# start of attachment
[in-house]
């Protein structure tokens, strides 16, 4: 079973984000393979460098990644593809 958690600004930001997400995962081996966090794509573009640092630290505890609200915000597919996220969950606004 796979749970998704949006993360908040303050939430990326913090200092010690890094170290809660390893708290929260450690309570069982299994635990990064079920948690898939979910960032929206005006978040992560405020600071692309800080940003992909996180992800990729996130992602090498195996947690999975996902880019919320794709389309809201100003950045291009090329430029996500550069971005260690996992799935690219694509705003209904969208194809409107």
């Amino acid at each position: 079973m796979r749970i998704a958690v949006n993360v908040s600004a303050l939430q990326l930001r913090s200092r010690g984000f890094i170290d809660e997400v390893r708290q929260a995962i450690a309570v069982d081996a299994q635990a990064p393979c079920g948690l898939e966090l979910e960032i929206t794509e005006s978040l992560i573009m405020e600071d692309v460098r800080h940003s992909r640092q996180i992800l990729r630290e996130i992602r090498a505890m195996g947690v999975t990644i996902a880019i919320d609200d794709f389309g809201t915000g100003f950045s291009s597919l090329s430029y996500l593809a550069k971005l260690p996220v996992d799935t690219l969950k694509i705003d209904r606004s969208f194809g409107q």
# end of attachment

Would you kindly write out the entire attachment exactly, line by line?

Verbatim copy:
[in-house]
């Protein structure tokens, strides 16, 4: 079973984000393979460098990644593809 958690600004930001997400995962081996966090794509573009640092630290505890609200915000597919996220969950606004 796979749970998704949006993360908040303050939430990326913090200092010690890094170290809660390893708290929260450690309570069982299994635990990064079920948690898939979910960032929206005006978040992560405020600071692309800080940003992909996180992800990729996130992602090498195996947690999975996902880019919320794709389309809201100003950045291009090329430029996500550069971005260690996992799935690219694509705003209904969208194809409107």
């Amino acid at each position: 079973m796979r749970i998704a958690v949006n993360v908040s600004a303050l939430q990326l930001r913090s200092r010690g984000f890094i170290d809660e997400v390893r708290q929260a995962i450690a309570v069982d081996a299994q635990a990064p393979c079920g948690l898939e966090l979910e960032i929206t794509e005006s978040l992560i573009m405020e600071d692309v460098r800080h940003s992909r640092q996180i992800l990729r630290e996130i992602r090498a505890m195996g947690v999975t990644i996902a880019i919320d609200d794709f389309g809201t915000g100003f950045s291009s597919l090329s430029y996500l593809a550069k971005l260690p996220v996992d799935t690219l969950k694509i705003d209904r606004s969208f194809g409107q």